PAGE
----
13 Fannie Mae encourages servicers to send the HMP Modification Agreement Cover Letter and the HMP Agreement for execution by the borrower after receipt of the second payment under the trial period (or third payment for loans facing imminent default which require a four month trial period). It appears that servicers are not required to send out the final HMP documents until the trial period is completed and the HMP modification is shown to be successful. Fannie Mae strongly encourages servicers to use its standard HMP documents. The servicer must obtain prior written approval from Fannie Mae if the servicer desires to use its own HMP documents or to make material changes to the Fannie Mae approved forms. The Fannie Mae Guidelines list the types of modifications (keyed in part to diligence items such as title insurance) that are permitted without approval. The Fannie Mae Guidelines refer to MERS assignments and how MERS must be involved in the HMP modification documents. The Fannie Mae Guidelines require servicers to ensure that the modified mortgage loan retains its first lien position and is fully enforceable. The Fannie Mae Guidelines, for example, cover when the HMP Agreement must be in recordable form, including if state or local law require it (as in New York or Cuyahoga County, Ohio) or when the amount capitalized is greater than $20,000. The Fannie Mae Guidelines also list additional requirements on servicers to retain the first lien position, including current taxes and assessments and condo dues, title endorsement and junior lien subordination for HMP modifications carrying capitalized amounts greater than $20,000 and recordation of the HMP Agreement when required by state law and otherwise as set forth in the recordable-form requirements. REPORTING AND COMPLIANCE Both Treasury and the GSE s require or will require detailed loan-level reporting of HMP consideration, underwriting and performance. Fannie Mae reporting requirements are more or less consistent with current seller-servicer reporting requirements, but lenders and servicers of non-gse loans may be challenged to create data fields, input data points and transmit data to Treasury. Treasury is expected to publish additional guidance on data collection and reporting. 8 Treasury expects lenders and servicers to create and maintain detailed file-level documentation and data points demonstrating compliance with HMP modification requirements for verification and compliance reviews. In this regard, the Fannie Mae Guidelines state that every servicer must create an HMP internal control program designed to ensure effectiveness of HMP execution and compliance with the Program. This program must include monitoring, testing and validation. Fannie Mae states that Treasury will be appointing a third-party Compliance Agent, with the power to conduct audits, testing and security reviews, either on-site or offsite and with or without prior notice. The Compliance Agent s powers will be similar to those granted to federal banking agencies to conduct examinations. Servicers are expected to take corrective action designated by the Compliance Agent or Fannie Mae arising from such reviews, testing or audits. Treasury reminds all HMP participants of the importance of compliance, including attention to fair lending and disclosure laws. The Fannie Mae Guidelines flesh out these requirements. The Compliance Agent s reviews are to cover legal and regulatory compliance. Lenders and servicers are reminded that they should not discriminate against any protected class borrowers in the process of HMP modifications. 8 H.R. 1106, Section 125, seeks to impose data collection and reporting requirements on federal banking regulators.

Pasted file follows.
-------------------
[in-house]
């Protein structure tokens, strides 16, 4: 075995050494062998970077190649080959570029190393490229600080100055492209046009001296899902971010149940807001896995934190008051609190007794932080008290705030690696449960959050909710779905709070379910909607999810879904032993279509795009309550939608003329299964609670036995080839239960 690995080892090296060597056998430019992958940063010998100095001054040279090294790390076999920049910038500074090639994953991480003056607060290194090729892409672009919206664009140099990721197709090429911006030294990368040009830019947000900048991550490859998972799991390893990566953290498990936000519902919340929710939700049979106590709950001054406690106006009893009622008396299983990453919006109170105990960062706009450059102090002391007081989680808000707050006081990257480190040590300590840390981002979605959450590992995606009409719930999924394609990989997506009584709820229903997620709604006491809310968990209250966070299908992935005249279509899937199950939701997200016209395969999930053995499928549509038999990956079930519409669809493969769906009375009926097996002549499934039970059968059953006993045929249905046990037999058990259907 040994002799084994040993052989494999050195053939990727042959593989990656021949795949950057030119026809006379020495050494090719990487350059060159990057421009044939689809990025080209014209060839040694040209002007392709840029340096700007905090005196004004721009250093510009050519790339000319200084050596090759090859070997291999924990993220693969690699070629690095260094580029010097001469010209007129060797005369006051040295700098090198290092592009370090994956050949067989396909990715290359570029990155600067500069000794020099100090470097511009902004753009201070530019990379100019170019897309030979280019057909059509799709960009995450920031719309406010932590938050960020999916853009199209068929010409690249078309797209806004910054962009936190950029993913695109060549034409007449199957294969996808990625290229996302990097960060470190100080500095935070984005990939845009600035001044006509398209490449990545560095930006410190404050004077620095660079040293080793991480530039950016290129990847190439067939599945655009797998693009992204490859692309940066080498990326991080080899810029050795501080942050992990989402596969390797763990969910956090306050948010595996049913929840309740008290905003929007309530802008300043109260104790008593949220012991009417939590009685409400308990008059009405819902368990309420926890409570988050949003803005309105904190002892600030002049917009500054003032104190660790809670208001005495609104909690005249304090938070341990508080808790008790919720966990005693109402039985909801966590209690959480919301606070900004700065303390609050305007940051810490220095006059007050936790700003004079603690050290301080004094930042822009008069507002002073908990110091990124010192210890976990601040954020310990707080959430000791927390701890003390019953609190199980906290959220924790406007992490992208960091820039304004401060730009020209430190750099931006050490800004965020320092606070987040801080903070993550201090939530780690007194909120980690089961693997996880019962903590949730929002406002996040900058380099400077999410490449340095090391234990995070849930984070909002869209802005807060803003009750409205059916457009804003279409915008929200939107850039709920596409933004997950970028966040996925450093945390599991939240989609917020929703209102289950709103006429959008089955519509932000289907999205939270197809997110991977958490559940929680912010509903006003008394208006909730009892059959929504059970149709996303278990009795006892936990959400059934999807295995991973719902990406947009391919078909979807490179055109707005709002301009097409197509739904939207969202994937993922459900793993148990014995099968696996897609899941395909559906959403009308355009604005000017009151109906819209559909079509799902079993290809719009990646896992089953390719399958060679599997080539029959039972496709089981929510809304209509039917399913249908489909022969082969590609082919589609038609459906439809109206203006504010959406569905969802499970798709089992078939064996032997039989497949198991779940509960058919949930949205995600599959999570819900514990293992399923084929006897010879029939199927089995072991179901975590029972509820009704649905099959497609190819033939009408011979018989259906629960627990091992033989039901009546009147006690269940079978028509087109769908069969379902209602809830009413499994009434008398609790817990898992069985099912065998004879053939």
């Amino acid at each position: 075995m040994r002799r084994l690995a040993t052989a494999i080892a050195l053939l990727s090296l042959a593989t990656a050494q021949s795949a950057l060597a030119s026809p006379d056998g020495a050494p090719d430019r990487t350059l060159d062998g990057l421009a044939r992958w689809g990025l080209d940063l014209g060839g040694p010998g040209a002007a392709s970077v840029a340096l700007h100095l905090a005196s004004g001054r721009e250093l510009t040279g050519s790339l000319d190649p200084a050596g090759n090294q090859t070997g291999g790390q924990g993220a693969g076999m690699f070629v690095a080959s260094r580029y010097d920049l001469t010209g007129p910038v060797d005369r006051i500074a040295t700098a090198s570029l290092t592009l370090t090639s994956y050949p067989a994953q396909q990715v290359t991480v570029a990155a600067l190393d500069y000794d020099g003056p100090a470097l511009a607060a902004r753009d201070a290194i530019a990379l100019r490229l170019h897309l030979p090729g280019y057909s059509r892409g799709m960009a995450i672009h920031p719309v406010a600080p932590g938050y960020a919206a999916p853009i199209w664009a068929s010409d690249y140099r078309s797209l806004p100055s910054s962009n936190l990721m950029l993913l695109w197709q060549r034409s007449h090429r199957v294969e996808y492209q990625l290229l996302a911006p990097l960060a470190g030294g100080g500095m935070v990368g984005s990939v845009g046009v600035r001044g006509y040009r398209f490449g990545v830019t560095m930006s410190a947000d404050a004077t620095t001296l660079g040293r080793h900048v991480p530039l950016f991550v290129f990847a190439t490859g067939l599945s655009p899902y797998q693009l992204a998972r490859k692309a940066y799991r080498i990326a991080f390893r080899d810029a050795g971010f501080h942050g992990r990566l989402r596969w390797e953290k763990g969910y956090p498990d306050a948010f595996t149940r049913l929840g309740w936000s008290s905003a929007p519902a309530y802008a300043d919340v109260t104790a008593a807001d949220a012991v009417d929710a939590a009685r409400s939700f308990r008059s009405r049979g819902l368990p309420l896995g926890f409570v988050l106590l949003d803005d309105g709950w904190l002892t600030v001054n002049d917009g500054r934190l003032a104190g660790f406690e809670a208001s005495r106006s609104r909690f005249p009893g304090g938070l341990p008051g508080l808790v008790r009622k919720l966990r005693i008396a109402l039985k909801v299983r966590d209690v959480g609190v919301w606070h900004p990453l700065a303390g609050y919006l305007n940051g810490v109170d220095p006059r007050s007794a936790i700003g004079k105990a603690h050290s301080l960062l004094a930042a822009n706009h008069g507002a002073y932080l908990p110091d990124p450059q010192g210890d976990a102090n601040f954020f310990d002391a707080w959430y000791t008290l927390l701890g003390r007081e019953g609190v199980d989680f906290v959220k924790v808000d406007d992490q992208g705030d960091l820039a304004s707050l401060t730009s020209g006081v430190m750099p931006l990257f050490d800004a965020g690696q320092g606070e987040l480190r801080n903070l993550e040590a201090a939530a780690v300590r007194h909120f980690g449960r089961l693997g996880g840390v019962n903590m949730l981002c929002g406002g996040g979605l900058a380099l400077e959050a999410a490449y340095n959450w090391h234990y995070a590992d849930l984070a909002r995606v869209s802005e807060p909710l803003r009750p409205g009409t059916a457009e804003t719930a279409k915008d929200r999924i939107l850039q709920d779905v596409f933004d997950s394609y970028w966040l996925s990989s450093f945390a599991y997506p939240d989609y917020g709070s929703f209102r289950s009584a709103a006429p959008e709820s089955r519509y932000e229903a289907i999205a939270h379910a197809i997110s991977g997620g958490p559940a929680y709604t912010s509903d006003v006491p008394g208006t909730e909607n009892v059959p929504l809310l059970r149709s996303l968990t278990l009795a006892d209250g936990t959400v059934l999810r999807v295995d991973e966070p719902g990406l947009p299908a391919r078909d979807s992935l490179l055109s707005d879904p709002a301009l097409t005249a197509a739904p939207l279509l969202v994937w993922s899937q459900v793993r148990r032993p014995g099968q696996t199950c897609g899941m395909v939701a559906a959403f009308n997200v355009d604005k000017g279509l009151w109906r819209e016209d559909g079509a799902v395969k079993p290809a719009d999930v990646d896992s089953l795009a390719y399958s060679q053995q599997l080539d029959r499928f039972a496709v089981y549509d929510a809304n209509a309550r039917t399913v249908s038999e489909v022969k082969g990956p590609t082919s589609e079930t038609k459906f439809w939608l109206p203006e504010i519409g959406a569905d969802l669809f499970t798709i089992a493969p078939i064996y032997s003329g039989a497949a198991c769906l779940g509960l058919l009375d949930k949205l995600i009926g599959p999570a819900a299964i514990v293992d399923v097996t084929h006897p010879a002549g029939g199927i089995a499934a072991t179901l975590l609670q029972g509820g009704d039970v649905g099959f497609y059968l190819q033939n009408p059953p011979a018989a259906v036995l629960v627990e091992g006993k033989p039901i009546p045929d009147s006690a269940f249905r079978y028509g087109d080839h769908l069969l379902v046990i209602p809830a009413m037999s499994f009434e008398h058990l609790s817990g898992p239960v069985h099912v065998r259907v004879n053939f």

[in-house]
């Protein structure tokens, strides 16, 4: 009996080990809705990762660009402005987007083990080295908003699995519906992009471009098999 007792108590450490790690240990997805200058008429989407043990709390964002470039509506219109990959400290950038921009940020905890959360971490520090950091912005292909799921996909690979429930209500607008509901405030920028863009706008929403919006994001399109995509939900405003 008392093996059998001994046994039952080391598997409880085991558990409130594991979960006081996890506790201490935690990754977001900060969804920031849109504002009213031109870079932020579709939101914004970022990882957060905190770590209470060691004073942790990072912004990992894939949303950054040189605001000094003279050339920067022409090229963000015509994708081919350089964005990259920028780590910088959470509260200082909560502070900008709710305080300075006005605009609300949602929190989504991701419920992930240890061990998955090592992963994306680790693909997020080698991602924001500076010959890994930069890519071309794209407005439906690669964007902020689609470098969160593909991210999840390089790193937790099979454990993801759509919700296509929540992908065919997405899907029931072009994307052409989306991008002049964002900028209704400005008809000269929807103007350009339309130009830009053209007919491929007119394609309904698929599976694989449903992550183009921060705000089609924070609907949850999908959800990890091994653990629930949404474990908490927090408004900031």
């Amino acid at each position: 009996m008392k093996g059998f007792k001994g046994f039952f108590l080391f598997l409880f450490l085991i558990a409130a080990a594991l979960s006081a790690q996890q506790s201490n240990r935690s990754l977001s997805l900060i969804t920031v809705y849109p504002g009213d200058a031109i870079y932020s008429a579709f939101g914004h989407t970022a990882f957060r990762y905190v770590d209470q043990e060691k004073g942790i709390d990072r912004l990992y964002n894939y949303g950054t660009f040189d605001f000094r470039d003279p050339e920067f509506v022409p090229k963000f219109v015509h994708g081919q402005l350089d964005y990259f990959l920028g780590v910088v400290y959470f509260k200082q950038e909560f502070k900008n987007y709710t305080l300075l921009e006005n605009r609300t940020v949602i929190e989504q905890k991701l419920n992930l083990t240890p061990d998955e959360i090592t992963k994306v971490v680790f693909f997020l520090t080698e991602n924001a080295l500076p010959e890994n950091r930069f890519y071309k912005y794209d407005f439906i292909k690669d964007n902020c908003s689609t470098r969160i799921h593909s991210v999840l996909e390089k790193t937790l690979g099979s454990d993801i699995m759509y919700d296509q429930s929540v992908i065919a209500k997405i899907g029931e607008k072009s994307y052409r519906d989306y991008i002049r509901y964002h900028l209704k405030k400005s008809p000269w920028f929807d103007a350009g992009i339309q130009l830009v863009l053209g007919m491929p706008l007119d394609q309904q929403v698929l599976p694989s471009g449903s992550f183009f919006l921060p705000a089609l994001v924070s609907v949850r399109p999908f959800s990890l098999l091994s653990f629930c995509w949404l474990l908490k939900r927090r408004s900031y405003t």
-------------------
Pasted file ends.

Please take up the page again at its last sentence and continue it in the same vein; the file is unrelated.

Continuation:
14 ADDITIONAL REQUIREMENTS FANNIE MAE The Fannie Mae Guidelines establish additional requirements or procedures related to suspense accounts, reclassification or removal of MBS loans that are HMP imminent-default loans or HMP payment-in-default loans, servicer compensation, monthly statements, expanded servicer delegation, monthly investor reporting (LAR), mortgage insurer reporting, transfers of servicing, credit bureau reporting and the relationship of the Program to other Fannie Mae foreclosureavoidance programs. Donald C. Lampe, head of the Firm s Regulatory Compliance and Consumer Credit Practice Team, prepared this client alert. Womble Carlyle client alerts are intended to provide general information about significant legal developments and should not be construed as legal advice regarding any specific facts and circumstances, nor should they be construed as advertisements for legal services. IRS CIRCULAR 230 NOTICE: To ensure compliance with requirements imposed by the IRS, we inform you that any U.S. tax advice contained in this communication (or in any attachment) is not intended or written to be used, and cannot be used, for the purpose of (i) avoiding penalties under the Internal Revenue Code or (ii) promoting, marketing or recommending to another party any transaction or matter addressed in this communication (or in any attachment).